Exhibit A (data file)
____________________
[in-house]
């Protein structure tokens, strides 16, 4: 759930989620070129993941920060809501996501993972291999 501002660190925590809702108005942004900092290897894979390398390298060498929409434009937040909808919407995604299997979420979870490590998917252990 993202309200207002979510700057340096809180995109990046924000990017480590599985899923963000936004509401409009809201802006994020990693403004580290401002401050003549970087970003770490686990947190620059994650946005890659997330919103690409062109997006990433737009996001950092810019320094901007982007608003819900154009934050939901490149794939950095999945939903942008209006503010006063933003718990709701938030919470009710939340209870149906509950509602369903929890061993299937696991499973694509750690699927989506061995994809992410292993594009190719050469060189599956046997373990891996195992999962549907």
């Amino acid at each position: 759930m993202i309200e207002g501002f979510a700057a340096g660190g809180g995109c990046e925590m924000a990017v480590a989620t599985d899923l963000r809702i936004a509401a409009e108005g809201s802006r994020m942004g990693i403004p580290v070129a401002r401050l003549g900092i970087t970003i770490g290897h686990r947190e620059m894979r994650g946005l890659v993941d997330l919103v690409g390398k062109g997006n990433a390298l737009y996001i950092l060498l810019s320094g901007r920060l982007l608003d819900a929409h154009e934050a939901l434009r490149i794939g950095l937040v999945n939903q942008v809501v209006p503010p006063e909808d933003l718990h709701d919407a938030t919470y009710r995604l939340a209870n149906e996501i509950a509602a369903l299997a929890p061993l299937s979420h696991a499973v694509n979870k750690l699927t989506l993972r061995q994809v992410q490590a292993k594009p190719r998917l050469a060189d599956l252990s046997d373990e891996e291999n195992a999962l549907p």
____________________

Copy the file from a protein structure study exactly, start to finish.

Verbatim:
[in-house]
């Protein structure tokens, strides 16, 4: 759930989620070129993941920060809501996501993972291999 501002660190925590809702108005942004900092290897894979390398390298060498929409434009937040909808919407995604299997979420979870490590998917252990 993202309200207002979510700057340096809180995109990046924000990017480590599985899923963000936004509401409009809201802006994020990693403004580290401002401050003549970087970003770490686990947190620059994650946005890659997330919103690409062109997006990433737009996001950092810019320094901007982007608003819900154009934050939901490149794939950095999945939903942008209006503010006063933003718990709701938030919470009710939340209870149906509950509602369903929890061993299937696991499973694509750690699927989506061995994809992410292993594009190719050469060189599956046997373990891996195992999962549907």
């Amino acid at each position: 759930m993202i309200e207002g501002f979510a700057a340096g660190g809180g995109c990046e925590m924000a990017v480590a989620t599985d899923l963000r809702i936004a509401a409009e108005g809201s802006r994020m942004g990693i403004p580290v070129a401002r401050l003549g900092i970087t970003i770490g290897h686990r947190e620059m894979r994650g946005l890659v993941d997330l919103v690409g390398k062109g997006n990433a390298l737009y996001i950092l060498l810019s320094g901007r920060l982007l608003d819900a929409h154009e934050a939901l434009r490149i794939g950095l937040v999945n939903q942008v809501v209006p503010p006063e909808d933003l718990h709701d919407a938030t919470y009710r995604l939340a209870n149906e996501i509950a509602a369903l299997a929890p061993l299937s979420h696991a499973v694509n979870k750690l699927t989506l993972r061995q994809v992410q490590a292993k594009p190719r998917l050469a060189d599956l252990s046997d373990e891996e291999n195992a999962l549907p």